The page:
In the midst of a bit of online/blog house-keeping, I mentioned I would write about our trip to OR. To start the new year off right and be true to my word, I share the story here. (If I mentioned writing or sharing some other story/tidbit that I have not addressed and you really want to know/hear, please either leave a message in the comments or send an email or messenger pigeon to my attention. Otherwise, all unfulfilled promises will lay dormant until beckoned.)
In early November, the Ramshackle crew took to the skies and landed in Portland, Oregon for a few days. What pulled us to Portland? Good food? The enticement of a bike-centric city? Friends and family? Powell's Books? All those things were alluring, but the big draw for us rested in a hanger just under 40 miles south west of Portland. The Spruce Goose.
After our summer trips to Catalina Island (Two Harbors & Avalon), Eric and I pulled the kids down Windsor Way in Long Beach next to the permanently docked Queen Mary ocean liner (turned hotel) to get a glimpse of the Spruce Goose. While walking to the hanger known as the Dome where I visited Howard Hughes' gigantic aquatic plane in my youth, I was struck by the amount of people wearing big floppy hats, pulling enormous suitcases on wheels. I thought, "We are weird people who go to see the Spruce Goose." As we approached the hanger, the people got stranger and stranger. I looked up and saw a giant sign welcoming us to the Carnival Cruise Line portal. Much to my oldest son's disappointment, the Spruce Goose was no longer housed there (and hadn't been since 1992 when the Evergreen Aviation & Space Museum was awarded the custody of the Spruce Goose by the Walt Disney Co. that purchased the plane from Jack Wrather who bought the plane after Hughes death in 1976).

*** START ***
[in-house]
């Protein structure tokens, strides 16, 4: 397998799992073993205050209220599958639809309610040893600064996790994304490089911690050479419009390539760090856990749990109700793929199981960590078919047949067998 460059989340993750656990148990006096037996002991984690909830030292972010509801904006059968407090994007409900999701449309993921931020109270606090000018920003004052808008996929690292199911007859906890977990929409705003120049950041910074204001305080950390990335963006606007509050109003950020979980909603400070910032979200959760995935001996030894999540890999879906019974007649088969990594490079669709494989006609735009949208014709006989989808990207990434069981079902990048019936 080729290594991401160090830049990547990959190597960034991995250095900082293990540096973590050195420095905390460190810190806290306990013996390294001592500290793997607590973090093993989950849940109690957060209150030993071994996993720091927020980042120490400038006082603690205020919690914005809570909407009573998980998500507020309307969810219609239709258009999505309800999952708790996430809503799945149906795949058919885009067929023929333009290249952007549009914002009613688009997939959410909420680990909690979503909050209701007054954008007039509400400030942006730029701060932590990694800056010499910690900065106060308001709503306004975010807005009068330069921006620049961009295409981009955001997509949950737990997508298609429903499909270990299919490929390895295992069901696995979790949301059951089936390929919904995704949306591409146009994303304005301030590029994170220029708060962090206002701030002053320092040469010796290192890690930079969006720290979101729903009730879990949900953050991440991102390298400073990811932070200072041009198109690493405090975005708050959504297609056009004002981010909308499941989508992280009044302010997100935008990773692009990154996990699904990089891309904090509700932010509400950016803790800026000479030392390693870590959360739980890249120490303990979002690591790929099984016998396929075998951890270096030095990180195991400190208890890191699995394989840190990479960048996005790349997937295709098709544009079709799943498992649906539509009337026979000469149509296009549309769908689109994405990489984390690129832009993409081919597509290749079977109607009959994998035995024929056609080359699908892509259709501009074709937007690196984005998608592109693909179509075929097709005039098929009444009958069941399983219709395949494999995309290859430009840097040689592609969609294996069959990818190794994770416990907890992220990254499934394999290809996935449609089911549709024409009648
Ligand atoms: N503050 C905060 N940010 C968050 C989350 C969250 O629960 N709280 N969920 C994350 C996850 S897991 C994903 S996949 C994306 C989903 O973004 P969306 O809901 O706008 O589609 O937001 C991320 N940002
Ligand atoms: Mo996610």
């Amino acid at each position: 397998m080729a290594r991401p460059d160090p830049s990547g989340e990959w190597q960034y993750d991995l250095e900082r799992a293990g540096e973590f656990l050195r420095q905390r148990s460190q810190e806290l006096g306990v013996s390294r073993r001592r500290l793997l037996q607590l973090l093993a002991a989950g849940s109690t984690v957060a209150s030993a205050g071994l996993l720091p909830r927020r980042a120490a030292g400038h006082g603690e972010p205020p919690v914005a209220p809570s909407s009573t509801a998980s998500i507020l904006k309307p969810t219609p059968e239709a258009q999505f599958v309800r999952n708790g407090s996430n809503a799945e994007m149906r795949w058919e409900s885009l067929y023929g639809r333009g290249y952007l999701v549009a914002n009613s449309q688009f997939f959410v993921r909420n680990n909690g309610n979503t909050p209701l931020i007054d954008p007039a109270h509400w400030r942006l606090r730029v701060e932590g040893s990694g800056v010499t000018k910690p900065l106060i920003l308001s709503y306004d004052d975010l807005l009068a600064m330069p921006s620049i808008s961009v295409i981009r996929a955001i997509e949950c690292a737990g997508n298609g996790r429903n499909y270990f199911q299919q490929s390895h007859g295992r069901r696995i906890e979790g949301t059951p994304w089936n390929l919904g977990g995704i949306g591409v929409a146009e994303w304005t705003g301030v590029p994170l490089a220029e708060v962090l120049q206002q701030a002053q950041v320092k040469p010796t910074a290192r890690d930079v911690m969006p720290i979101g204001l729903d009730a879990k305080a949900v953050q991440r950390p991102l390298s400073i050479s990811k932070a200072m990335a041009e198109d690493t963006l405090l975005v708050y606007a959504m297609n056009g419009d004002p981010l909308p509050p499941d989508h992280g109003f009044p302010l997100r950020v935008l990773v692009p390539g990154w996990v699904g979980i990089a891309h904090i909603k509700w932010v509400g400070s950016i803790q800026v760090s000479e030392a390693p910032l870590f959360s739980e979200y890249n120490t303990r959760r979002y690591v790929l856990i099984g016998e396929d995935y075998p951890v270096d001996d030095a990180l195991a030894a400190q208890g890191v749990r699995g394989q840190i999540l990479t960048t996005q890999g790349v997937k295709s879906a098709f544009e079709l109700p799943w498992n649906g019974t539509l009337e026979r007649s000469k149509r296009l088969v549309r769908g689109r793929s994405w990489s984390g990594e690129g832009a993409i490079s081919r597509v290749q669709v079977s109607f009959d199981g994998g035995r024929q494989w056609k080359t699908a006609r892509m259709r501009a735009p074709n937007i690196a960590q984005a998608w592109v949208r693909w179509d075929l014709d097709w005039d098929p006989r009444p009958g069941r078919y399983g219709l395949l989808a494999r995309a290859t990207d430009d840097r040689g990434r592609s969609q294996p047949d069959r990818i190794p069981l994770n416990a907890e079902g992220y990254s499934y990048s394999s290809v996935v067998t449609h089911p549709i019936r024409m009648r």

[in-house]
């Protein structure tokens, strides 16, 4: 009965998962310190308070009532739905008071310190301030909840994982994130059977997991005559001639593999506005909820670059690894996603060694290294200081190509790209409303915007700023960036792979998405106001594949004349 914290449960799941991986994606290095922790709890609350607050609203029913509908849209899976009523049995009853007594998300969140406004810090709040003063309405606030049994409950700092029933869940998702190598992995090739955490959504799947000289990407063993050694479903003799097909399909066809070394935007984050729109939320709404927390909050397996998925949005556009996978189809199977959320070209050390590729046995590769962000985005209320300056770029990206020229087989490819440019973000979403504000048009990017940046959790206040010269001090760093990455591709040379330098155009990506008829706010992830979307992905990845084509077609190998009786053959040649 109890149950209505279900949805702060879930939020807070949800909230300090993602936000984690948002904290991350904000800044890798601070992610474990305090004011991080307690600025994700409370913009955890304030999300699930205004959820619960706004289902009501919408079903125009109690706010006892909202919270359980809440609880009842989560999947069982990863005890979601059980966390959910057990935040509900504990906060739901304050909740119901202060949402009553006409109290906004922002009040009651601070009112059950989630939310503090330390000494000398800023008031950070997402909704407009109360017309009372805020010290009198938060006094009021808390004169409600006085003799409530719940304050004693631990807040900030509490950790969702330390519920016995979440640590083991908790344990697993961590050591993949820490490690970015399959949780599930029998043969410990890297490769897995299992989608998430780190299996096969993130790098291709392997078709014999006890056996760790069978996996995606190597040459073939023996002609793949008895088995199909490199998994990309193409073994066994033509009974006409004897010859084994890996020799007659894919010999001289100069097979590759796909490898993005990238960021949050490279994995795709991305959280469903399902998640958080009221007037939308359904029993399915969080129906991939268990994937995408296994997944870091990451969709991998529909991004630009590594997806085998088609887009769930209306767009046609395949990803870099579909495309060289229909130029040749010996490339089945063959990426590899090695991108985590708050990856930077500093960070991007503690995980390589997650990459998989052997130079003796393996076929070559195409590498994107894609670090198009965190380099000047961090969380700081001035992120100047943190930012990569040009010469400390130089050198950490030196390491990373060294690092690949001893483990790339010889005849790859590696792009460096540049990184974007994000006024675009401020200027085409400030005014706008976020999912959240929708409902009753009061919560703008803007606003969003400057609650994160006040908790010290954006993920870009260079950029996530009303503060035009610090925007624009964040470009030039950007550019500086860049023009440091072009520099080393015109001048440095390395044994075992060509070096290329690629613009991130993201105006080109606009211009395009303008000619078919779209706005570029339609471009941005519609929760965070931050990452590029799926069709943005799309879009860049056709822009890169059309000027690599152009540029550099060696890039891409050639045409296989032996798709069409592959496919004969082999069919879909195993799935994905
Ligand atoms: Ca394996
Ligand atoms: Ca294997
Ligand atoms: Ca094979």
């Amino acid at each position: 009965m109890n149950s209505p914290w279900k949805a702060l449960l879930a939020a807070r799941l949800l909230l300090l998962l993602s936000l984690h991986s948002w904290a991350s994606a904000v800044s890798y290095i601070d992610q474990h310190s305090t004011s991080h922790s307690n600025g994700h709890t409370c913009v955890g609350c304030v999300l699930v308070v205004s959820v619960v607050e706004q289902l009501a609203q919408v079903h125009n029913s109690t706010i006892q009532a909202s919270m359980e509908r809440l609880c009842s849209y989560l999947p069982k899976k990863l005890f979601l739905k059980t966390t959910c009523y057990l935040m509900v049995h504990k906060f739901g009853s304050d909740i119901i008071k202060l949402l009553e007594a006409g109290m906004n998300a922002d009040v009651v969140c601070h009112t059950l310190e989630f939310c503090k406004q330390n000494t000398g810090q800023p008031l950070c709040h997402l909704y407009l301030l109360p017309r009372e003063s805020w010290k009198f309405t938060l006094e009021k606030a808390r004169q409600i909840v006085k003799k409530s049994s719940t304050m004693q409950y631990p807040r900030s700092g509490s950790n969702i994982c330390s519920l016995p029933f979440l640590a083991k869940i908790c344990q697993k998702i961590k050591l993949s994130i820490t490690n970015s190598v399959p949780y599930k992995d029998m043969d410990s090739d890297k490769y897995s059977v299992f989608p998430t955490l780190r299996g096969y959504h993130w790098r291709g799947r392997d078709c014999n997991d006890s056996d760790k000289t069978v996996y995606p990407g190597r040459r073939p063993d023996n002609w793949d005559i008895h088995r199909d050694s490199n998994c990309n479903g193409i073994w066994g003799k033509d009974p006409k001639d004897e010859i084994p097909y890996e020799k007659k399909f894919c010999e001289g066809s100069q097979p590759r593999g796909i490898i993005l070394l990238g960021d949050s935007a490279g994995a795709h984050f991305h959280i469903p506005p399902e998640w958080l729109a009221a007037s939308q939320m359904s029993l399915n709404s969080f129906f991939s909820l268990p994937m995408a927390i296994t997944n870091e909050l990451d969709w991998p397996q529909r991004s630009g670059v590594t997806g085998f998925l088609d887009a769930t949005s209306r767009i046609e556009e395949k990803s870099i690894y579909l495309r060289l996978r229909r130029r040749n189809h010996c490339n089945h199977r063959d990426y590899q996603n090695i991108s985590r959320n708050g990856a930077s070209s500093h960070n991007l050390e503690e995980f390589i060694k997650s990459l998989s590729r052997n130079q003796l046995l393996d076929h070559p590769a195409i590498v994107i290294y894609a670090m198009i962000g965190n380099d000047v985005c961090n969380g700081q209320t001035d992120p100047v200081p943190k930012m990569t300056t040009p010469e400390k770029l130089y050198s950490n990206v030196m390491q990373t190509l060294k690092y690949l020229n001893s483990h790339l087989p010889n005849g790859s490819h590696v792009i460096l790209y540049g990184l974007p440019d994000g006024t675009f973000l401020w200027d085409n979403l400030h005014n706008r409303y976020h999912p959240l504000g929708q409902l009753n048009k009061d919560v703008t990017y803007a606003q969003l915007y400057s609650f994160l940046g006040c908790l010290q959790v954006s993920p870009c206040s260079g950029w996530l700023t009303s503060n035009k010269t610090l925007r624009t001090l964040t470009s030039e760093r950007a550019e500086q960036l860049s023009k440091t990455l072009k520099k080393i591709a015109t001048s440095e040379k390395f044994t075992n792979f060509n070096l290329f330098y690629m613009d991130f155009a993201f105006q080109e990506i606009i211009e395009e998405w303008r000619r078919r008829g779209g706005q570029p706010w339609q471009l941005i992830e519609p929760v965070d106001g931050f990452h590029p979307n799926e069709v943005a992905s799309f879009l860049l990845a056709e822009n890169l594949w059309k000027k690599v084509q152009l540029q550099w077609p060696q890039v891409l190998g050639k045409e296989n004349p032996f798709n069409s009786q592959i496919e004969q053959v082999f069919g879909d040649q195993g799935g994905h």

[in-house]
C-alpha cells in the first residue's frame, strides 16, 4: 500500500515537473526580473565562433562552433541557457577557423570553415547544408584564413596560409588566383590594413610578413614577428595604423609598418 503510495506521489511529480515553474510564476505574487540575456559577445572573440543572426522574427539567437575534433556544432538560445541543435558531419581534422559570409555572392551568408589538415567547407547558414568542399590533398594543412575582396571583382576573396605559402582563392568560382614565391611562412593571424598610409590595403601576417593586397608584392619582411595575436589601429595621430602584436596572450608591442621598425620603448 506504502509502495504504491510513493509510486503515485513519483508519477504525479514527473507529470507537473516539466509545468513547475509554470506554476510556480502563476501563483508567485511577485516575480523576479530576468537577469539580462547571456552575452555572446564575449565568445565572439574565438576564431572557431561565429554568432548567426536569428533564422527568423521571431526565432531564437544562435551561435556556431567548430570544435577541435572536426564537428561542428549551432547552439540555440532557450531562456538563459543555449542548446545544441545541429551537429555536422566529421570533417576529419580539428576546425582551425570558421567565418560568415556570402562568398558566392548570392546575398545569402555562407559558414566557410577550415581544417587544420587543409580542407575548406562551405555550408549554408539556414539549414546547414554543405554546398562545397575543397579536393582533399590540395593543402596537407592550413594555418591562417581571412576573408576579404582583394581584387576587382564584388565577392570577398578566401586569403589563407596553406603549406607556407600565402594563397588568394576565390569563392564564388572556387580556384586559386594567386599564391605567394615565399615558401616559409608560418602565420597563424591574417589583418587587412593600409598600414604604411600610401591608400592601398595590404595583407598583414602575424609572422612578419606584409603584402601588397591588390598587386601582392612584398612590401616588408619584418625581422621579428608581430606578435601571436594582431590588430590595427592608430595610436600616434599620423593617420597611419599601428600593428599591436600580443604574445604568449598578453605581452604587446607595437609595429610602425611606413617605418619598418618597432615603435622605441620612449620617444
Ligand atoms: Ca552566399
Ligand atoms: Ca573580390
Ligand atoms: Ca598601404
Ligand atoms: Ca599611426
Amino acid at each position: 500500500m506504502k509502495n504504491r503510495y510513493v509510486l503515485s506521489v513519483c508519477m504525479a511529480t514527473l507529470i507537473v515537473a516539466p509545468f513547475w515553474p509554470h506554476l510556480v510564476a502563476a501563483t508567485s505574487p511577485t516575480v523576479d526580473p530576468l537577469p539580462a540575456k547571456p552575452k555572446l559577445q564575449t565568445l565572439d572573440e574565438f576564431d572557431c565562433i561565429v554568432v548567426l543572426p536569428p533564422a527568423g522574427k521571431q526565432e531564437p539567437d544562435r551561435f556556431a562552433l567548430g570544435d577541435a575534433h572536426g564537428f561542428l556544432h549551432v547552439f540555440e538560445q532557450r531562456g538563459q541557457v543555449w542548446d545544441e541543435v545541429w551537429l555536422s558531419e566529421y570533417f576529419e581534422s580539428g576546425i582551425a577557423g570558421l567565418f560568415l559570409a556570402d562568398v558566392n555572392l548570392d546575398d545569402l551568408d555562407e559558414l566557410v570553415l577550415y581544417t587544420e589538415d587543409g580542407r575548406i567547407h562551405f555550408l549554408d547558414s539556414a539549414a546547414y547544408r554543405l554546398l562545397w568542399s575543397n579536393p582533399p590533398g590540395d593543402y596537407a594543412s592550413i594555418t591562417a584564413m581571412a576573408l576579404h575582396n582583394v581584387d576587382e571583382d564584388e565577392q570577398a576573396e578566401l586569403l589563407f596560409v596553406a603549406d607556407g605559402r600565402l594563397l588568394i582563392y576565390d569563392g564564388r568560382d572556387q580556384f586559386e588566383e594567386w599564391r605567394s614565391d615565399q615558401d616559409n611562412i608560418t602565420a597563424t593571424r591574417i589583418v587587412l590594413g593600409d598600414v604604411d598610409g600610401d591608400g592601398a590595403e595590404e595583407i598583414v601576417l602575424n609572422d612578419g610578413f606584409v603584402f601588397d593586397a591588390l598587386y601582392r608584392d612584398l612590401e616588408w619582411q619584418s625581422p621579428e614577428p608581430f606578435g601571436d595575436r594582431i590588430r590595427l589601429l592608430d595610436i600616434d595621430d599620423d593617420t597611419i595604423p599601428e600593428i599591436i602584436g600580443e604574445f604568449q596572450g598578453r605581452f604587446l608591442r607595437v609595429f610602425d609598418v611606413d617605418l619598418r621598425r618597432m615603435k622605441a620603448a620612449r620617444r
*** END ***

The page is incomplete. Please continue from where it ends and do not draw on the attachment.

We found out that the Evergreen Aviation and Space Museum outside of Portland, OR, was now home of the Spruce Goose. We came home from our ill-fated expedition and began planning our trip to visit the Spruce Goose.
The not-so-new home to the SG, the Evergreen Aviation and Space Museum did not disappoint. We were able to walk all around and under the Spruce Goose and enter inside. We even were able to touch a bit of moon rock.